Sardinia is a large island belonging to Italy but embraced by all the European states bordering the Mediterranean.

Archaeological sites of Sardinia, the nuraghe of Barumini

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Sardinia is a large island belonging to Italy but embraced by all the European states bordering the Mediterranean. Wonderful, lush, green, and therefore inhabited since ancient times. Archaic peoples and trade have made the island attractive not only to lovers of the sea, which is wonderful by the way but also to those who love archaeology. There are many archaeological sites on the island, some of which are of very remote origin. One of the most important to see is Barumini, a small village located in the province of “South Sardinia”, which preserves within its territory a unique and priceless treasure. We are talking about the Nuragic village of Su Nuraxi, a place in the world that will leave you speechless, for all lovers of ancient populations among the World Heritage Sites.


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The places of the Nuragic population. A marvellous Unesco heritage site

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The Nuragic civilization has lived on the island since the earliest times, and is one of the first complex forms of civilization to inhabit these lands after the Palaeolithic. The historical period in question corresponds more or less to the Bronze Age, between 1800 BC and the 2nd century AD.

A truly enormous period that still leaves a priceless cultural heritage that UNESCO has recognized as unique in the world.

The Nuragic population later gave way to the Phoenicians and the Romans who brought their type of culture to different parts of Europe, Africa, Asia Minor, and every shore of the Mediterranean.


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The archaeological site of Barumini, a heritage worth discovering

The glorious archaeological site of Barumini was discovered during the 1950s by the archaeologist Giovanni Lilliu after preliminary investigations on-site that lasted over 10 years.

The great Nuragic fortress dominates the basin of 'Pardu', and towers over a sea of satellite nuraghi, metaphorically similar to Saturn with its rings; this made the place resemble a small planet, rather than a small 'state', at the time immersed in even more unspoiled and wild nature.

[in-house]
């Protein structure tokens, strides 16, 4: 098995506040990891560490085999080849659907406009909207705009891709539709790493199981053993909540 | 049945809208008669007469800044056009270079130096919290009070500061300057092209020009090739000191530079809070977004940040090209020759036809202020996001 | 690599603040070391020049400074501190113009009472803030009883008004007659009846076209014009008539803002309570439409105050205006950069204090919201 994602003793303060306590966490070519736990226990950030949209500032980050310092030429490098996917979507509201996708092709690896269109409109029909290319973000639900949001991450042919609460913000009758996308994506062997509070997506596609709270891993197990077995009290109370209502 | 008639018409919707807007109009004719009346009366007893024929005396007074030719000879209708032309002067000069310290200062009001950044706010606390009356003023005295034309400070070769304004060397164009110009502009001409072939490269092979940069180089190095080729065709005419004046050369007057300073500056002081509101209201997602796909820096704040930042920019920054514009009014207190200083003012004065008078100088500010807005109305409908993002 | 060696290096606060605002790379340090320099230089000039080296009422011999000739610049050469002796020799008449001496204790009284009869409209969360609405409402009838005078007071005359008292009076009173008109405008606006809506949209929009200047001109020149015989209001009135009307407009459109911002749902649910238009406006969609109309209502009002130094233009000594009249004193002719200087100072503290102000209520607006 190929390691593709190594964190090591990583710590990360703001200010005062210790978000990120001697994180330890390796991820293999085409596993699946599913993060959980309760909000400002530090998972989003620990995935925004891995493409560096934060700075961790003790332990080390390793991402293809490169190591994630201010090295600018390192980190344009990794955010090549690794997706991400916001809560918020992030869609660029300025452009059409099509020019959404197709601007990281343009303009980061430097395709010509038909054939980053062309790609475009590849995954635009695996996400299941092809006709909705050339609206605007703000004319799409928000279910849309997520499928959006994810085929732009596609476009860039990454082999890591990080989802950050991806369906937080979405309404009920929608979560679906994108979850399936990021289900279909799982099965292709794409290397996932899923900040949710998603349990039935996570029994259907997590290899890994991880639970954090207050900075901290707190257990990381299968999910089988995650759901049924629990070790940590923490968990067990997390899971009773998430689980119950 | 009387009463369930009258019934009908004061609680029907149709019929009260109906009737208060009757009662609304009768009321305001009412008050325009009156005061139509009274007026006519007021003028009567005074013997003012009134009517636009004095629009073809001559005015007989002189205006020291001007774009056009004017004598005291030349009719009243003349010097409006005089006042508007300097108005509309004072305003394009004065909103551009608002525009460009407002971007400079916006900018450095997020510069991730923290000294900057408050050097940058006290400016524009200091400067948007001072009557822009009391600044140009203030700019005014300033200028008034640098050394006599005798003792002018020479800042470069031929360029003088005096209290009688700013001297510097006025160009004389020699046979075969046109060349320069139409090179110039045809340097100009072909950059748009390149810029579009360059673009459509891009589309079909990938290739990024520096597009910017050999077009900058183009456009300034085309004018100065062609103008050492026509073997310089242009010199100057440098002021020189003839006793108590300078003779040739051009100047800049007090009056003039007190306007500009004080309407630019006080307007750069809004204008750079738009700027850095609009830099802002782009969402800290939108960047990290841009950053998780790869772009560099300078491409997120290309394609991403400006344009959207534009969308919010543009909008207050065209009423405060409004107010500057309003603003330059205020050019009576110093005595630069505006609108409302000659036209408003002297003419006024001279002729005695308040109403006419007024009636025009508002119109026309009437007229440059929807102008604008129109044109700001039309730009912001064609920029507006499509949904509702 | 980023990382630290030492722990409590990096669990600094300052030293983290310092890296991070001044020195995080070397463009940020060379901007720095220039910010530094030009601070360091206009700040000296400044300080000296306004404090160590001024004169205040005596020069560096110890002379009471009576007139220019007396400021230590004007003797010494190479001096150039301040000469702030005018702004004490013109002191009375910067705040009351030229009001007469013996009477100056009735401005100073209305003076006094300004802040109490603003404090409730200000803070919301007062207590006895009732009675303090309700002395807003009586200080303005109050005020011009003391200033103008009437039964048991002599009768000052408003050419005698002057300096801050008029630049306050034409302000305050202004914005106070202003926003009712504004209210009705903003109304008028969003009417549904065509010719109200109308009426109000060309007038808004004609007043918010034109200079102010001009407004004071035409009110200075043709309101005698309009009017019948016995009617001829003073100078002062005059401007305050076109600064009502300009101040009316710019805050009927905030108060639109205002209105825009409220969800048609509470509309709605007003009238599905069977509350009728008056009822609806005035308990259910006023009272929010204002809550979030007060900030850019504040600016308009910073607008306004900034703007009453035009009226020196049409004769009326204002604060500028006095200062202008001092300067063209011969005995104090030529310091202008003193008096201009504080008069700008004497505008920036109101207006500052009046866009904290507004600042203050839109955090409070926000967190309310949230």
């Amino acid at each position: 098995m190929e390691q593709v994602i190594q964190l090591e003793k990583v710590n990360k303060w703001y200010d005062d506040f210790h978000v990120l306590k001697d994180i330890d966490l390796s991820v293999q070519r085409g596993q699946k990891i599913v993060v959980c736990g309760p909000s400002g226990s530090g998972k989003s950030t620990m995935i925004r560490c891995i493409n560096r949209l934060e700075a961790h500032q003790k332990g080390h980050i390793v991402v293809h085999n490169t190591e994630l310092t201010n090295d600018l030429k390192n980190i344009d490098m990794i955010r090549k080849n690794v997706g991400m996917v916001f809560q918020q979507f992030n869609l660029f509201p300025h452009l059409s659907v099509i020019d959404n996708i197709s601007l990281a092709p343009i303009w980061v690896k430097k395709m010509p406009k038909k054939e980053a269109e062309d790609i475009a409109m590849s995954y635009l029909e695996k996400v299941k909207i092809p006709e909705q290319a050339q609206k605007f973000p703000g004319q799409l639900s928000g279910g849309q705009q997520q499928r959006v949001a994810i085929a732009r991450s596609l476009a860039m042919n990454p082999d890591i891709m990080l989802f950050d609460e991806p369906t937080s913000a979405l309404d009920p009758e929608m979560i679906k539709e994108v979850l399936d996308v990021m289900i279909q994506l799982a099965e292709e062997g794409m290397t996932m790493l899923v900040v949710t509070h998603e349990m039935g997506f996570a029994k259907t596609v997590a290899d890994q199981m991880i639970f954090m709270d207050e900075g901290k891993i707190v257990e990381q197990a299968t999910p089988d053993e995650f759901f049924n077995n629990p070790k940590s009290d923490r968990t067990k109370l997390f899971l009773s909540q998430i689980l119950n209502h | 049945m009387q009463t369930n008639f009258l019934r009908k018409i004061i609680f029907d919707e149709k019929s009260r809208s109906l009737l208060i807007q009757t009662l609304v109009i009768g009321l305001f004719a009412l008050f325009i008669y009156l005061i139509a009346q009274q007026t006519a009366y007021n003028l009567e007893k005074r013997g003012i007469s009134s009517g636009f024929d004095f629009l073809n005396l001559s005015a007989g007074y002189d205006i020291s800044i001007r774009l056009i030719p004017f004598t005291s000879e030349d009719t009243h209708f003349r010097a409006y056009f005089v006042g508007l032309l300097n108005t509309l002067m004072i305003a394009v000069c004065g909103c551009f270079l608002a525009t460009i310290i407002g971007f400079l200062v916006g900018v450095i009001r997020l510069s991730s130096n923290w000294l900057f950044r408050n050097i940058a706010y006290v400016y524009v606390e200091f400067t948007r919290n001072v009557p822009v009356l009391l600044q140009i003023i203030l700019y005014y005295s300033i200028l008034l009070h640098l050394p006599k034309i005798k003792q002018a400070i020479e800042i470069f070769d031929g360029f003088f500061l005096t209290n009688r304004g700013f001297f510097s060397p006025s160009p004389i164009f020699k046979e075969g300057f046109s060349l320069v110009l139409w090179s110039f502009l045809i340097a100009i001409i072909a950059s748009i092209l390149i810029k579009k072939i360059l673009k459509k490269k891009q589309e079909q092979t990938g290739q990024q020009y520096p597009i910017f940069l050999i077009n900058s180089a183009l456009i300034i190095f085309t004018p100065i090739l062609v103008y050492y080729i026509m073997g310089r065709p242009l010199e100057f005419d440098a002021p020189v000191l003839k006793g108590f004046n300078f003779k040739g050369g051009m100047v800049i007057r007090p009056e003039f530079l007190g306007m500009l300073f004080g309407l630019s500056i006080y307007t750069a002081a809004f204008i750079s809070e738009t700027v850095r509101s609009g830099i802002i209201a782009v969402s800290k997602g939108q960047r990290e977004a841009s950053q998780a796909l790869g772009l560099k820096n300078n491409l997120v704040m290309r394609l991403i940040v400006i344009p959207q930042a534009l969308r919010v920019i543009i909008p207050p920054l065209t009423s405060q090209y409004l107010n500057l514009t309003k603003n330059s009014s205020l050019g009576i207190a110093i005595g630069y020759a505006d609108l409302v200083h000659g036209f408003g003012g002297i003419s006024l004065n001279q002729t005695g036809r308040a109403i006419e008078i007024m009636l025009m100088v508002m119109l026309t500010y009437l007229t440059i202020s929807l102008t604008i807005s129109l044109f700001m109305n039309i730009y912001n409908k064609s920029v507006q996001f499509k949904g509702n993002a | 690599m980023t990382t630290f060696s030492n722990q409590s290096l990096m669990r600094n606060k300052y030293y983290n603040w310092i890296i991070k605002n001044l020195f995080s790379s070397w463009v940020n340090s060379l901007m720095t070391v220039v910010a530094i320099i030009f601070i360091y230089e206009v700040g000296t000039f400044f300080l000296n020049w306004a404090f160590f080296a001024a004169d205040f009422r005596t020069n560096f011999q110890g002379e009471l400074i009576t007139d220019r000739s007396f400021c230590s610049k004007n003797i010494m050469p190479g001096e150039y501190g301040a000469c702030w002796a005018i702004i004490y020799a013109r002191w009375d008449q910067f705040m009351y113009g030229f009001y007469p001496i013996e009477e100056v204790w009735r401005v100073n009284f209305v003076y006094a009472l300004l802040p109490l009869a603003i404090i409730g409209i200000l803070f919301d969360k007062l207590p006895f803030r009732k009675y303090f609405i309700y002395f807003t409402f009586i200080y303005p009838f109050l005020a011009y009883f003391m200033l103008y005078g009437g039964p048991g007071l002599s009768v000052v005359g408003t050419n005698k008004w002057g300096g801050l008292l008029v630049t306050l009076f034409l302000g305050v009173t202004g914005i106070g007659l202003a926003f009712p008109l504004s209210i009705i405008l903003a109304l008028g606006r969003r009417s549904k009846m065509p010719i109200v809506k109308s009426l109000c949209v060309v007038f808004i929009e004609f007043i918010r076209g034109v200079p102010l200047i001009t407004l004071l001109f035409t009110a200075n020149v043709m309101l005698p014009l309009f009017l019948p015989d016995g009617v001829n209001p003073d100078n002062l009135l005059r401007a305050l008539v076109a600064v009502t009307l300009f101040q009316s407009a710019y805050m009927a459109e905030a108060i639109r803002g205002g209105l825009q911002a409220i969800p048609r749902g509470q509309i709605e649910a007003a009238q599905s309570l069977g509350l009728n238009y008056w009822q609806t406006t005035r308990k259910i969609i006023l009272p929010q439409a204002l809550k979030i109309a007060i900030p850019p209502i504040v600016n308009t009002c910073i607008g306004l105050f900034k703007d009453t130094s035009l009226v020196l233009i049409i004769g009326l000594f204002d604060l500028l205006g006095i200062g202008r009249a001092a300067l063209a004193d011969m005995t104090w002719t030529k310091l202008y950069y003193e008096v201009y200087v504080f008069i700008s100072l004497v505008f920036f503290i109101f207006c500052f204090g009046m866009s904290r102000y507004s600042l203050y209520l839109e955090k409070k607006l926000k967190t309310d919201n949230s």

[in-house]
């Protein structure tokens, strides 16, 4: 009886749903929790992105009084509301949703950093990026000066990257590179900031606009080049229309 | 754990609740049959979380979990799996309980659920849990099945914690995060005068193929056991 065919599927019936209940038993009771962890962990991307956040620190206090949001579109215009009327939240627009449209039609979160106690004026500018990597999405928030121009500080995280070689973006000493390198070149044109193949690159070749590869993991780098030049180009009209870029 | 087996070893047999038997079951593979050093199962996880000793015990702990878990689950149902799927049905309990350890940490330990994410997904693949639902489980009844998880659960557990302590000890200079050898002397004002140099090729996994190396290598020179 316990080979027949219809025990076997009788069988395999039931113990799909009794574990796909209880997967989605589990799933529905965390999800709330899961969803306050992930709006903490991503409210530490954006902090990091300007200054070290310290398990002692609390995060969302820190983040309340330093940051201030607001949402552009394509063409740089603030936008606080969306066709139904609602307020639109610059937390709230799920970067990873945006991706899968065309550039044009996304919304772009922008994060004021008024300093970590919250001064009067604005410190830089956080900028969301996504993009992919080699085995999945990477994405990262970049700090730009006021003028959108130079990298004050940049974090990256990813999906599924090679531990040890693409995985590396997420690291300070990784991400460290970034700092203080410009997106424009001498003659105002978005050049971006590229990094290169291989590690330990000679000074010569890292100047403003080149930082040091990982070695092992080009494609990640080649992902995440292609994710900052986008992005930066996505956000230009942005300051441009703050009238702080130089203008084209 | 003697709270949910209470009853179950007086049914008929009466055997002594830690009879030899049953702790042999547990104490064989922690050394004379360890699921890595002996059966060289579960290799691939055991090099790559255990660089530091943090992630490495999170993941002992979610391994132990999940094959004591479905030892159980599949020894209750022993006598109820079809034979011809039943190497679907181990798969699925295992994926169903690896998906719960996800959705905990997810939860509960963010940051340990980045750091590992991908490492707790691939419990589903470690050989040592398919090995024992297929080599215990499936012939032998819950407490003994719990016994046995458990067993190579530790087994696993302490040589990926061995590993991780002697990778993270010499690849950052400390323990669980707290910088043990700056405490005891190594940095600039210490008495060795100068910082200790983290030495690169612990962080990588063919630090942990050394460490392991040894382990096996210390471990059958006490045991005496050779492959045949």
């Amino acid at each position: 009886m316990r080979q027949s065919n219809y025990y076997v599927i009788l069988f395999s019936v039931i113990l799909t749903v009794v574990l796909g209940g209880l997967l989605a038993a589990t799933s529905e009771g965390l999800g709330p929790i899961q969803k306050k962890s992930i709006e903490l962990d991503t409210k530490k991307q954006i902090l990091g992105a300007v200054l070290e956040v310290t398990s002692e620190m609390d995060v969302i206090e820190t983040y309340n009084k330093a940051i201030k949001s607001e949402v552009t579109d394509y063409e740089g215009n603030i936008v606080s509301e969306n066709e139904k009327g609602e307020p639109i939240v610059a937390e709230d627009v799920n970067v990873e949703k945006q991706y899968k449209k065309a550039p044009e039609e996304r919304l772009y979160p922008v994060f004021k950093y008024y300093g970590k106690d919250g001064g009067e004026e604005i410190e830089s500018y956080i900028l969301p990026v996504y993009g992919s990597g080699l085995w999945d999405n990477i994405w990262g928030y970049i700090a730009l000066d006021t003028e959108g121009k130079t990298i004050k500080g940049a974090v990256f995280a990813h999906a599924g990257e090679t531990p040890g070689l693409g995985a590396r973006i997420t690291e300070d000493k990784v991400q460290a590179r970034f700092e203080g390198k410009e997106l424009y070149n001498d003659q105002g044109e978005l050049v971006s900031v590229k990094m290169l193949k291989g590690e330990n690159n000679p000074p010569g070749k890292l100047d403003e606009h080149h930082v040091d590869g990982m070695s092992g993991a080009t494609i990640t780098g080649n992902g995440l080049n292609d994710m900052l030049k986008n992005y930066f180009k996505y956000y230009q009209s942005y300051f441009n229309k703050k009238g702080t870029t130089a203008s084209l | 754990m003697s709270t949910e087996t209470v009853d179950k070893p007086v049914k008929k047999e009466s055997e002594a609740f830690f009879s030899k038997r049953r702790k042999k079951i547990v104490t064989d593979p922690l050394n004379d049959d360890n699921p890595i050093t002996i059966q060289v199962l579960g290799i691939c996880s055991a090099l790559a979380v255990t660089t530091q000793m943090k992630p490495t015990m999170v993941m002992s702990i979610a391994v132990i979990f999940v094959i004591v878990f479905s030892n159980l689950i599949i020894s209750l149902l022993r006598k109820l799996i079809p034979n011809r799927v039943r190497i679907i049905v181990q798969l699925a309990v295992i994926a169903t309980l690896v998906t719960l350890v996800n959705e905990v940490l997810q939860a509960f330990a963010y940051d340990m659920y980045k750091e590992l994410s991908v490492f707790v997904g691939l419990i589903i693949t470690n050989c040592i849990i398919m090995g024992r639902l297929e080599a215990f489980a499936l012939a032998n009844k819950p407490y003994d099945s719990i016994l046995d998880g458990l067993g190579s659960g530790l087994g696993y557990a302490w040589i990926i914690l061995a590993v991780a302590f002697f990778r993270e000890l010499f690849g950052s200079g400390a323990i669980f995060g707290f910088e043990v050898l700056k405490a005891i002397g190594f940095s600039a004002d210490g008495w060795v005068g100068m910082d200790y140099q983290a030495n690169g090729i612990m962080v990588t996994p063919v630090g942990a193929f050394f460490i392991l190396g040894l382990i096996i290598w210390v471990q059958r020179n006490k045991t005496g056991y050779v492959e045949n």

In this space of about one and a half hectares, the great nuraghe occupies more than a third of the surface and a view from above immediately reveals the architectural complexity and intricacy that such a place still retains.

The large polylobate architectural structure is composed of a primitive tower reinforced by a more massive piece of material. It follows a truly amazing architectural technique for the time in which it was built. The tower must have originally been over 18 meters high and contained several "chambers" characterized by large spaces and deep heights, with inside "loopholes" (openings to the outside) usually positioned two by two per chamber.

Next to this extraordinary defensive structure stood the various marginal towers, which had the task of protecting the main bastion and at the same time making the large basalt structure even more stable. The modernity with which this architecture was conceived is disarming, with inner courtyards, terraces, and ingenious rope systems to support the wooden doors. The great alternation of empty and full spaces may make one think of more modern architects such as Le Corbusier or Frank Lloyd Wright, but instead, they were natural lighting systems already studied by what seems to be one of the most evolved civilizations of an ancient world never lost, capable of leaving an indelible mark on the history of humanity.

This is exactly what makes this place unique: being the most contemporary of ancient places.


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